If you ask any professional developer, they will tell you that beautiful code is important. But what is beautiful code and why does it matter?
The best way to answer that is to look at an example. Here’s one that comes directly from the inside of a developer’s mind.
An Example of Some Ugly Code
Mindset: you are a developer now and you’re trying to fix a bug in code that manages the checkout process for a shopping cart. Your boss told you that it needs to be fixed urgently, as it is making your business lose sales and customers every minute.
You find the piece of code that takes care of that, and this is what you find, and your thoughts as you read it:
It might probably surprise you (or not) that by line 12 we had already lost our train of thought completely. This code is not readable at all, and while you still went through it from top to bottom, you were not able to find the mistake.
That is generally the problem with “ugly” code – it is hard to read and hard to understand, which translates to “hard to fix” or “hard to extend”. It makes the job of developers difficult by impeding progress on new features, bug fixes, and improvements.
This particular example has several problems. Most glaring, however, is an anti-pattern called “callback hell” – it suffers from several levels of nesting, requiring the reader to maintain several levels of conditional nesting in their head.
And believe me – this example was way too simple to be a real life application. Three levels of nesting and 20 lines of code is what we wished we had to deal with.
The Same Code, Made Beautiful
Let’s see the same example with that problem solved by a technique called Promises. Promises allow for chaining of asynchronously-executed functions.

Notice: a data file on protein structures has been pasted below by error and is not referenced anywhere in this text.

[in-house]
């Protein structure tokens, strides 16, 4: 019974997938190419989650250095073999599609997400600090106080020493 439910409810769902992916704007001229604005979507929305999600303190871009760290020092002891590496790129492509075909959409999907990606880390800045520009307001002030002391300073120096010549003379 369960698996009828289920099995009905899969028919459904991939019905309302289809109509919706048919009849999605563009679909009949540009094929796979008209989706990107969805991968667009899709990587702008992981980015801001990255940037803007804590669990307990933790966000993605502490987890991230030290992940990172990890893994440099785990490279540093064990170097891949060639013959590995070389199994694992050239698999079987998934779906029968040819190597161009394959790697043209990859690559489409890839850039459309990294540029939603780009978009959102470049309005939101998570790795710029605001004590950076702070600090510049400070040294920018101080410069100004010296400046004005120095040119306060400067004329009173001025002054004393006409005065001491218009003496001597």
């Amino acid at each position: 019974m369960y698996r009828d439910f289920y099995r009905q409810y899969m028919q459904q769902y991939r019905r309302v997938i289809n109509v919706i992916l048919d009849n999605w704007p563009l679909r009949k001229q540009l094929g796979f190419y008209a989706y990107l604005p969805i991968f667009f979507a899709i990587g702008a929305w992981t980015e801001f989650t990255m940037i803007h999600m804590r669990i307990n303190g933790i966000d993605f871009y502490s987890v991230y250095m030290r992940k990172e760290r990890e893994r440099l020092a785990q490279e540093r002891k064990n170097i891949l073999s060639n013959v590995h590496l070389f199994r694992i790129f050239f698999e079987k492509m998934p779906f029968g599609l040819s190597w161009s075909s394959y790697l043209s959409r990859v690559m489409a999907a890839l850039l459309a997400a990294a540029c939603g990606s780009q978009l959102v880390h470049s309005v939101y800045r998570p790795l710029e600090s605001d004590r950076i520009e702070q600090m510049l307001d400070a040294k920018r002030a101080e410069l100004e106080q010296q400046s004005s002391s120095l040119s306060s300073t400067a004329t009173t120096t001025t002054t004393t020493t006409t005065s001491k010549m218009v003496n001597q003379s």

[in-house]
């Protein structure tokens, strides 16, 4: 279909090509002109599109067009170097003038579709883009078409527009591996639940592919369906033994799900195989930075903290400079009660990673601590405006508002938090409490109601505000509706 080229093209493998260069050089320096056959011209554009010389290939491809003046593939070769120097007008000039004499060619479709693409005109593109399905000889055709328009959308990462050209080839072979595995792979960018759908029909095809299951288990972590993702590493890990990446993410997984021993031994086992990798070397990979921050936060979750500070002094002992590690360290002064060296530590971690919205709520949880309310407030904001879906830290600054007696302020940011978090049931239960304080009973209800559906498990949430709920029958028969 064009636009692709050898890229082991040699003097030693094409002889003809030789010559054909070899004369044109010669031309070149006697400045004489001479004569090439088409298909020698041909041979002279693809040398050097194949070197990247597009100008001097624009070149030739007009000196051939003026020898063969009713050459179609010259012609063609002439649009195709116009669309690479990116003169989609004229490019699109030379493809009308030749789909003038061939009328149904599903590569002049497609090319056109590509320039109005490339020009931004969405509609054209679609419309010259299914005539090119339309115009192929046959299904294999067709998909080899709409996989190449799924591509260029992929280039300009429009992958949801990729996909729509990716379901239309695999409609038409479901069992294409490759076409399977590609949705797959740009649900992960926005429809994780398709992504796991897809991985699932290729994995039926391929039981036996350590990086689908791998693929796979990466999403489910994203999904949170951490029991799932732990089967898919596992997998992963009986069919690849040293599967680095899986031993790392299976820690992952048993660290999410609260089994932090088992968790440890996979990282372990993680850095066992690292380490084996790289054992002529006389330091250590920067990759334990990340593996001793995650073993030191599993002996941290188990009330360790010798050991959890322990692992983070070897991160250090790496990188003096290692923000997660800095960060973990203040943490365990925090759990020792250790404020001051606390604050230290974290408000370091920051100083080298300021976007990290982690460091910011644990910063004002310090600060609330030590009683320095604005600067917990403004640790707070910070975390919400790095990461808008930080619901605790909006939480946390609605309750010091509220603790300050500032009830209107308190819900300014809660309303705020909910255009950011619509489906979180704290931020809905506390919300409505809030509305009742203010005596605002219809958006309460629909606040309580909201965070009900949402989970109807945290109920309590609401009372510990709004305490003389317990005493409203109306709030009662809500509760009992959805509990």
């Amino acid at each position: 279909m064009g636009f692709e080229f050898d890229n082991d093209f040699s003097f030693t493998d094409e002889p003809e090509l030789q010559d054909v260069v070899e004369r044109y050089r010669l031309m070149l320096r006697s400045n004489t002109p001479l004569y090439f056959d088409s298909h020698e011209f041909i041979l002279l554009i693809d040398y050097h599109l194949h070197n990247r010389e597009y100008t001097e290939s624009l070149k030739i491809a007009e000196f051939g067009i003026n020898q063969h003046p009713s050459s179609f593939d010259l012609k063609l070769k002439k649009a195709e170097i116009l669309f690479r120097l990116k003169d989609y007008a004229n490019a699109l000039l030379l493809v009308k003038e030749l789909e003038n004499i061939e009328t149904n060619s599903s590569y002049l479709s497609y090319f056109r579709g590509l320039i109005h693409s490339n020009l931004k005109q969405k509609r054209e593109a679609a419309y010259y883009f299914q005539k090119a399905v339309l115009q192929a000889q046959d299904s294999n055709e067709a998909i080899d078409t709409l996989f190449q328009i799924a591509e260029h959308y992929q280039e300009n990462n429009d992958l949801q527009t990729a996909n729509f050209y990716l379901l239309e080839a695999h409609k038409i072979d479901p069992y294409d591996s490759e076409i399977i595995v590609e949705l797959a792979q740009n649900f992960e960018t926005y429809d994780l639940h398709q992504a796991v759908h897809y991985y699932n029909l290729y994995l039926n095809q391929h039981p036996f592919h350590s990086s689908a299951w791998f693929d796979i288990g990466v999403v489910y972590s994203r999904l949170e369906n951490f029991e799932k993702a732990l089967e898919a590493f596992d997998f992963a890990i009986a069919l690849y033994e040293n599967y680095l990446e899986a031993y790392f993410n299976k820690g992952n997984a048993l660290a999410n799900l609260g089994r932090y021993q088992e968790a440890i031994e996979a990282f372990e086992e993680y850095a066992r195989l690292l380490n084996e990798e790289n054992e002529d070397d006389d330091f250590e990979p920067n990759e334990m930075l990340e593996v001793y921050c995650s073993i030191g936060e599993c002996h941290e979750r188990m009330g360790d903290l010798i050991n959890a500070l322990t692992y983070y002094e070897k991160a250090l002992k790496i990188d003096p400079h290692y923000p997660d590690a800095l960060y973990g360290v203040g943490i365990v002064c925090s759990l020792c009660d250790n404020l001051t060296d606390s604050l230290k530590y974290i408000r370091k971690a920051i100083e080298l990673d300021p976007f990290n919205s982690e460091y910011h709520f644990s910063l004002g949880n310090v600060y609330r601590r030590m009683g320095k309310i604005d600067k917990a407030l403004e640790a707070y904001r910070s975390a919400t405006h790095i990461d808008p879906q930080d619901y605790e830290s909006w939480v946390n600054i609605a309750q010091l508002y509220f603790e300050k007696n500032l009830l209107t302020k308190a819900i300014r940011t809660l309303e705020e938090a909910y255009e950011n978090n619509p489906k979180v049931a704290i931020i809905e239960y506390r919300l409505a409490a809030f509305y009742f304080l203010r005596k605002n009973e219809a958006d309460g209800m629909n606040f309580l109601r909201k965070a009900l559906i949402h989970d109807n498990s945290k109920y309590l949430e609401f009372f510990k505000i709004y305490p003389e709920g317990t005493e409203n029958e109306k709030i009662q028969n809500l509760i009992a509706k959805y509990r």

Isn’t this easier to understand? Wouldn’t it be easier to look for errors or to add features to this version of the code? And it might surprise you that the two pieces of code are functionally equivalent. I even kept all of the variable names the same.
Considerations and takeaways
Somebody who is actually seasoned with code might argue the following: “They are not functionally equivalent: the original code had a lot of code dedicated to detecting errors and this version doesn’t.”
That is not correct – it is just that the error management has been moved out of your sight, but it is still there. Promises will handle errors as rejections and move up the chain. It means you don’t need to bother checking for errors everywhere, only when you need to.
The takeaway? Less clutter to the eyes, allowing you to focus on what’s important.
“But the previous code had a mistake in line 16 and this one doesn’t have any errors at all.” Good catch, my code-seasoned reader! The first approach did have the error your boss was complaining about in line 16. It was passing a wrong parameter as an error instead of a result, which meant that for every user without discounted profiles, the system would just show “error” instead of allowing them to check out.
If you weren’t able to spot that, don’t feel bad – it was intentionally hidden. This is actually another point that I want to make: simpler code makes it more difficult to make mistakes. In order to make the same mistake in the second piece of code, we would have to declare an error or reject a promise – that would have caught our attention immediately.
Beautiful Code is Readable Code
So, in the examples we’ve seen so far, having readable and “beautiful” code is actually a shortcut to code quality. It is also a shortcut to code maintainability, which translates to fewer errors (bugs), more developer productivity (faster features/fixes) and easier maintainability (faster features/fixes).
Beautiful code is readable code. It’s code that makes itself understandable right away. It’s code that allows you to make changes without adding much complexity. It’s code that makes our jobs easier and our customers happy – isn’t that a beautiful thing?